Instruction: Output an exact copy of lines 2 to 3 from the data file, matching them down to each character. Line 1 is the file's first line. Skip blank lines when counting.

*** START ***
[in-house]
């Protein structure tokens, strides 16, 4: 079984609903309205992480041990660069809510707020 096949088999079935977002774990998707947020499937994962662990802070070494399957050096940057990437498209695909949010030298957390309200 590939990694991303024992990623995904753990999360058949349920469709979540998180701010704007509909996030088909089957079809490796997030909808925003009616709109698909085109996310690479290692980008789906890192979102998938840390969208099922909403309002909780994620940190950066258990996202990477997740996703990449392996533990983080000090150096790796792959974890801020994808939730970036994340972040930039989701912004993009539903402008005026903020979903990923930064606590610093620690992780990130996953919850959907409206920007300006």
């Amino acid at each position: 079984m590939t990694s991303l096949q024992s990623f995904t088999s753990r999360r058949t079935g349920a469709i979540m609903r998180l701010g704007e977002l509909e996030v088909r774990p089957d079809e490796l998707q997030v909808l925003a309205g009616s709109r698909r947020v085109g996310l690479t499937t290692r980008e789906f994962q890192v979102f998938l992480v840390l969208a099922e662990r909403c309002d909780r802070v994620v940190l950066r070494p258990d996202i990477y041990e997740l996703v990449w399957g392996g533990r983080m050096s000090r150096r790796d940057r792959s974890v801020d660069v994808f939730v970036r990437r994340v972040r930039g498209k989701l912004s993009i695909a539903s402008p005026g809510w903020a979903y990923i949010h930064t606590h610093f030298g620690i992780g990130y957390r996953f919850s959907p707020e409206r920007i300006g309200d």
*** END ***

């Protein structure tokens, strides 16, 4: 079984609903309205992480041990660069809510707020 096949088999079935977002774990998707947020499937994962662990802070070494399957050096940057990437498209695909949010030298957390309200 590939990694991303024992990623995904753990999360058949349920469709979540998180701010704007509909996030088909089957079809490796997030909808925003009616709109698909085109996310690479290692980008789906890192979102998938840390969208099922909403309002909780994620940190950066258990996202990477997740996703990449392996533990983080000090150096790796792959974890801020994808939730970036994340972040930039989701912004993009539903402008005026903020979903990923930064606590610093620690992780990130996953919850959907409206920007300006």
């Amino acid at each position: 079984m590939t990694s991303l096949q024992s990623f995904t088999s753990r999360r058949t079935g349920a469709i979540m609903r998180l701010g704007e977002l509909e996030v088909r774990p089957d079809e490796l998707q997030v909808l925003a309205g009616s709109r698909r947020v085109g996310l690479t499937t290692r980008e789906f994962q890192v979102f998938l992480v840390l969208a099922e662990r909403c309002d909780r802070v994620v940190l950066r070494p258990d996202i990477y041990e997740l996703v990449w399957g392996g533990r983080m050096s000090r150096r790796d940057r792959s974890v801020d660069v994808f939730v970036r990437r994340v972040r930039g498209k989701l912004s993009i695909a539903s402008p005026g809510w903020a979903y990923i949010h930064t606590h610093f030298g620690i992780g990130y957390r996953f919850s959907p707020e409206r920007i300006g309200d």